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Coming for You (Dirty, Dark, and Deadly #3)
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James, Harper, and Sasha are products of their environment. Born into a secret organization that runs a global shadow government, and taught to kill since they were small, they find themselves both indispensable and expendable to all the people they used to trust.
Twenty-eight year old James Fenici has been an assassin since he was sixteen. He’s amassed debts and favors from countless Company brothers and participated in hundreds of Company jobs. But there are not enough favors in the world to clear his debt and make him worthy of the only girl he’s ever wanted.
Eighteen year old Harper Tate is the girl who doesn’t exist. Born and raised on a megayacht in a tropical paradise, she was destined to be a secret until now. No history, no records, and taught to have no opinions or ambition of her own, Harper is suddenly presented with more choices than she can handle.
Thirteen year old Sasha Cherlin is the girl who knows everything and understands nothing at all. Her future is filled with vengeance and death, but her dreams are filled with hope and a promise. A promise who no longer wants her.
The game is on, the pieces are in place, and the players have everything to lose. But who can you trust when everyone’s a traitor?
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Sasha – Last Christmas Eve
I see him, but he doesn’t see me.
I’m practicing for the future. That’s how hunters work. You gotta be sneaky.
His friend, who I have seen before—but who ignores me like I’m dust—goes into the back room to meet my dad. It’s a gun run, so I don’t pay any attention to him. But this guy, the guy who looks like he could be a hunter, but whom I’ve never seen before, which makes it unlikely (though not impossible), that he is a hunter, stops to look at stuff after his friend tells him to wait.
He picks up a knife.
“That knife sucks,” I say from my seat across the aisle. “I wouldn’t buy that one.”
He checks the brand, then the blade. “Yeah, this is crap.” He puts it in the basket and I make my move.
I set my Little House book down and walk over to him. “Wanna see the good ones?” I ask. He turns and looks surprised that I got so close without him hearing me.
I’m good at being sneaky.
I show him the good knives and he looks at me like I’m weird. They all look at me like that once I let them into my world. They know I’m different. This guy—Ford, he says his name is—he knows I’m different. He jokes with me about grownup stuff. He laughs and listens to me when I help him shop for his mom and girl-who-is-a-friend. I gift-wrap his two presents, and while I do that, I realize something.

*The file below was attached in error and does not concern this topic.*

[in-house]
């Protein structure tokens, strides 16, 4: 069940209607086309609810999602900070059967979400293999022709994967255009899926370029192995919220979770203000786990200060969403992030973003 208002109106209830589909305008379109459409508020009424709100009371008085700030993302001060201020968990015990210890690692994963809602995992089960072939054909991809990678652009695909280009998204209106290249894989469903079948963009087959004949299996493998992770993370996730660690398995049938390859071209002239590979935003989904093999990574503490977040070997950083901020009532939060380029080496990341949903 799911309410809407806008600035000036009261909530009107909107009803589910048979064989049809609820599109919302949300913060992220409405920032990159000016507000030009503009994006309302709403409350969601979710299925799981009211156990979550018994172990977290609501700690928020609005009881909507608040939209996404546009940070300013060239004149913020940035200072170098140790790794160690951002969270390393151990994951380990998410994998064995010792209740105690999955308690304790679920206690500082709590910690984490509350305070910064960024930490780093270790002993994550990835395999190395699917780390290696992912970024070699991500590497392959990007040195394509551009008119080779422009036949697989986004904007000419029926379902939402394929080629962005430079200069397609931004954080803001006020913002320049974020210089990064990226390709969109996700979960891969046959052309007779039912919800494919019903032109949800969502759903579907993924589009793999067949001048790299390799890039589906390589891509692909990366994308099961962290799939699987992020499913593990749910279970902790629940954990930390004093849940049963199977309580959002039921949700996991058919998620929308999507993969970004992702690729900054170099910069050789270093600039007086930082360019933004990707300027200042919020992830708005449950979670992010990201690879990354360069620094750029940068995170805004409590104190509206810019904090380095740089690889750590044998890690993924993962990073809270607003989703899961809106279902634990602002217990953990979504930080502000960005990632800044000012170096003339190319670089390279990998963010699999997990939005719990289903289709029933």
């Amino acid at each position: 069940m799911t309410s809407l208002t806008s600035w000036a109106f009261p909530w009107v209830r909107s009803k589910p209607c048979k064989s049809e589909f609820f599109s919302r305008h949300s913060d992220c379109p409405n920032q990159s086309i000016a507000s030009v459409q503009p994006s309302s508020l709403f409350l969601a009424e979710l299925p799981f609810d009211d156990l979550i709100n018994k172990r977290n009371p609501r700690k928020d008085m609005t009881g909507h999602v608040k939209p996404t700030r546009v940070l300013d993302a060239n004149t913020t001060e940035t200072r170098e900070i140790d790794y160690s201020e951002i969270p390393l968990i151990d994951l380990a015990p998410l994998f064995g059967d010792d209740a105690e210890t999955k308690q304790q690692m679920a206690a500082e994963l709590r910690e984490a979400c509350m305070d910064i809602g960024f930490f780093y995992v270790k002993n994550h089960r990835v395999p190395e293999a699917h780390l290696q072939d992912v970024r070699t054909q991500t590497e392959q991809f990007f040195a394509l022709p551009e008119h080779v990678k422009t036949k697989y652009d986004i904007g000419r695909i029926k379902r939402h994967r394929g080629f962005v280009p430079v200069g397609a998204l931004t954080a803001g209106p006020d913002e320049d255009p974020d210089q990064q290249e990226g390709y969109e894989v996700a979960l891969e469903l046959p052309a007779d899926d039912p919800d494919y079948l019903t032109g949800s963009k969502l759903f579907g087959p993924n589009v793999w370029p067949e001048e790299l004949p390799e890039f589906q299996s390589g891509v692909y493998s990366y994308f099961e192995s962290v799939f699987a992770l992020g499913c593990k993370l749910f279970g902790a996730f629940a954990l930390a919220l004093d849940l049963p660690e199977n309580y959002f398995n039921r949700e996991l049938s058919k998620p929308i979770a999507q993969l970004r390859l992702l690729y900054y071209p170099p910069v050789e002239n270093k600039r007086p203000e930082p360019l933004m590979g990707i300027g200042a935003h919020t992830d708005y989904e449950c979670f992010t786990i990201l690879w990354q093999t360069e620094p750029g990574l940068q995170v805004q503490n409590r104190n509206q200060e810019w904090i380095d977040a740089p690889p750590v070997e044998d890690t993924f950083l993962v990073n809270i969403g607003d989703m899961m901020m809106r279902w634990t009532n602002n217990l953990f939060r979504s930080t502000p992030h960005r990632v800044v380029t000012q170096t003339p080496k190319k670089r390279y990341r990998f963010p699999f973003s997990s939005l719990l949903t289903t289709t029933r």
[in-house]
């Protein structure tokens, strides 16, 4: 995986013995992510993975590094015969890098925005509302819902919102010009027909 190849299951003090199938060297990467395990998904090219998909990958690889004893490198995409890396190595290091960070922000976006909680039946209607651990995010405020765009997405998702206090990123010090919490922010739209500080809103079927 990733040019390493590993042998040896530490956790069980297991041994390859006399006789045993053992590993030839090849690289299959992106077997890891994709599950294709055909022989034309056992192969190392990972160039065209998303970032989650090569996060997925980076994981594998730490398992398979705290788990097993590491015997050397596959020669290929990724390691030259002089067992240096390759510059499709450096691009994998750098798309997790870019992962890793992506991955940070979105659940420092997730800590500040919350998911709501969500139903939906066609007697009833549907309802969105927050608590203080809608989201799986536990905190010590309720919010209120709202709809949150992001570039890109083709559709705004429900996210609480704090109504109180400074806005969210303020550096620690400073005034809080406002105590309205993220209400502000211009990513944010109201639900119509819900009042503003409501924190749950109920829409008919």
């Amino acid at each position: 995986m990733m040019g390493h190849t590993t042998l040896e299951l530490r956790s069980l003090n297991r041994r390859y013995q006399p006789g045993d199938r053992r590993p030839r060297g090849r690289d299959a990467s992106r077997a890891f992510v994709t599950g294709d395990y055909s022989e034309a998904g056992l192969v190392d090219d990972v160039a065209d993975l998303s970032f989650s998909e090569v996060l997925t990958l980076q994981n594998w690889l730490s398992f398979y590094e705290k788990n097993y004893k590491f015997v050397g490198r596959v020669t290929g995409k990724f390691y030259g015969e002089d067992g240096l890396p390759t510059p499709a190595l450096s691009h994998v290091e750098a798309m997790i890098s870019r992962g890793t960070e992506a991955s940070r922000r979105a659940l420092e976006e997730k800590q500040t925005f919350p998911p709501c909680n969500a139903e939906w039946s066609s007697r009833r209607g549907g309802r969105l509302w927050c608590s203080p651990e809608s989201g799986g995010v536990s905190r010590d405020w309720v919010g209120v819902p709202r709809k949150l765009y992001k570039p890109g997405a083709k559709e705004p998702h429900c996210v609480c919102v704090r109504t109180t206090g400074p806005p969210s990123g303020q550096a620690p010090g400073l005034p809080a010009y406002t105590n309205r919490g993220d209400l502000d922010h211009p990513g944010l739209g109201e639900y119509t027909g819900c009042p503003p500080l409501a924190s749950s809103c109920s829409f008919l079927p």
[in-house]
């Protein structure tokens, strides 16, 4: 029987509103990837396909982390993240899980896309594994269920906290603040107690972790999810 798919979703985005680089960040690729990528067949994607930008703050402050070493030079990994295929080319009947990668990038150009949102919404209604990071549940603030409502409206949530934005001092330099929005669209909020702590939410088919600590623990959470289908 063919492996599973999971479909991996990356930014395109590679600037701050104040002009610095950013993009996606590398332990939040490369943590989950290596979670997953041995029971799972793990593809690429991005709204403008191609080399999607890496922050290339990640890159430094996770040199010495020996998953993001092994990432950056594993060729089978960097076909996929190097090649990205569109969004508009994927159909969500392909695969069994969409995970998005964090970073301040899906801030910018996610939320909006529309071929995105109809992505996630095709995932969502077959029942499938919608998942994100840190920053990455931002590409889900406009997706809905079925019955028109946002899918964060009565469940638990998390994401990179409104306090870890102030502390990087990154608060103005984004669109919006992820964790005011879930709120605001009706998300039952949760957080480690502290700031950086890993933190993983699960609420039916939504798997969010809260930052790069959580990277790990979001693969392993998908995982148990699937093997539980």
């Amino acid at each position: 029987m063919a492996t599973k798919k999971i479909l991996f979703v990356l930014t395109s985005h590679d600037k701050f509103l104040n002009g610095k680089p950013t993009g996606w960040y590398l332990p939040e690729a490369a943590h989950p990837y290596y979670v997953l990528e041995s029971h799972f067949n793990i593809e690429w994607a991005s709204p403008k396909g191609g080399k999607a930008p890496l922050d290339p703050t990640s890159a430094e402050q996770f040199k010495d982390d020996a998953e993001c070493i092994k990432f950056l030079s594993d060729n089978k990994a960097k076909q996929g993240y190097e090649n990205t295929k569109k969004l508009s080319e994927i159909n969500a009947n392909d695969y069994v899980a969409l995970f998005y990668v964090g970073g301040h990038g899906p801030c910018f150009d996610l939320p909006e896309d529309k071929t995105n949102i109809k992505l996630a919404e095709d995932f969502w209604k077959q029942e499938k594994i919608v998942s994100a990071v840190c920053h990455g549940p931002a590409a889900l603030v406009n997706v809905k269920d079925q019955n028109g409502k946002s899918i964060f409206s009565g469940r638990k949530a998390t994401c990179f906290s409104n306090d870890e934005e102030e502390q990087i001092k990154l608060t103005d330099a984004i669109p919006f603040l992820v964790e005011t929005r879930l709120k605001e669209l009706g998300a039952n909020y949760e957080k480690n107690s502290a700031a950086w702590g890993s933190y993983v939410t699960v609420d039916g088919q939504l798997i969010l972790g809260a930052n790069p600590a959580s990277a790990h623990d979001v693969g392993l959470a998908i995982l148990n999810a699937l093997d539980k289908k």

I’ve known almost from the moment he walked in that he’s a good guy.
His friend peeks out of the back room and tells Ford to leave. Things are getting complicated. My stomach does a little turn at that word. I don’t like it. I like things to be simple. Complicated is bad. I switch my frown to a smile before Ford catches it. “You have time for me to gift-wrap your knife.”
“It’s for me, Sasha. It doesn’t need to be gift-wrapped.”
“It’s like a present to yourself, Ford. Just go with it.”
He laughs. I keep my back to him and concentrate on my gift-wrapping as he asks why I’m working today.
Why am I working today?
Buddy, I think to myself, you would not believe me if I told you. I reach in my pocket and palm the little hard drive I took from my dad last night. He was drunk. My dad hardly ever gets drunk. And as much as I’d like to believe my Christmas Eve is going to end up with me sleeping soundly at my grandparents’ ranch tonight, I’m pretty sure that’s not what’s happening today.
When the hunters show up, bad things happen.
I pull the flash drive out of my pocket and slip it inside Ford’s knife box. When he opens this tomorrow, he’ll find an old battered piece of plastic covered in stickers. If he plugs the drive into his computer, he’ll see photographs. All my best moments in my short life.
And maybe that’s the end of it. Maybe he tucks it inside a drawer somewhere, laughing at the little girl up in Wyoming who got attached. Maybe he never thinks of it, or me, again.
I can only hope.
But I don’t think that’s what’s gonna happen.
I think that by the time this is all over, he might wish he never met me.
Sasha – Present Day
Some people look peaceful when they sleep.
James Fenici is not one of them.
He doesn’t talk, or thrash wildly from nightmares. Only stupid people do that. Weak people.
James Fenici is not weak. He’s a lot of things, but he’s not weak.
No. James has this little twitch. It’s almost not noticeable, and it only affects the one eye. But it’s there. I’ve been watching him for about an hour. I’ve been on a private plane twice now—once on my way to Vegas, and this time, on my way home from California. But let me tell you something. They are pretty fucking boring.
Fracking. Fudging. Flucking. I should not swear in my thoughts. James hates it when I swear and if I swear in my thoughts, I’ll swear in real life.
But fuck it. This plane ride sucks. There are no drinks because Harrison was too busy fishing me out of the ocean after James shot me to stock up the cooler.
Yeah. This stupid plane has a cooler. Like something you put ice in. Not like a refrigerator that even our stupid nineteen seventy-eight RV had back when I was a kid. A cooler. I’m not impressed.
So no soda. Not even a fracking, fudging, flucking bag of pretzels.
God, I’m so hungry.
He’s across the aisle from me, but that’s like two feet away tops. I kick him when he doesn’t answer.
“Kick me again, and I’ll break all your toes,” he says without opening his eyes.
“I’m so hungry.”
He cracks one eye open. “Do I look like a vending machine? I told you, we’ll stop in Burlington after we get the truck.” He closes the one eye like this matter is settled.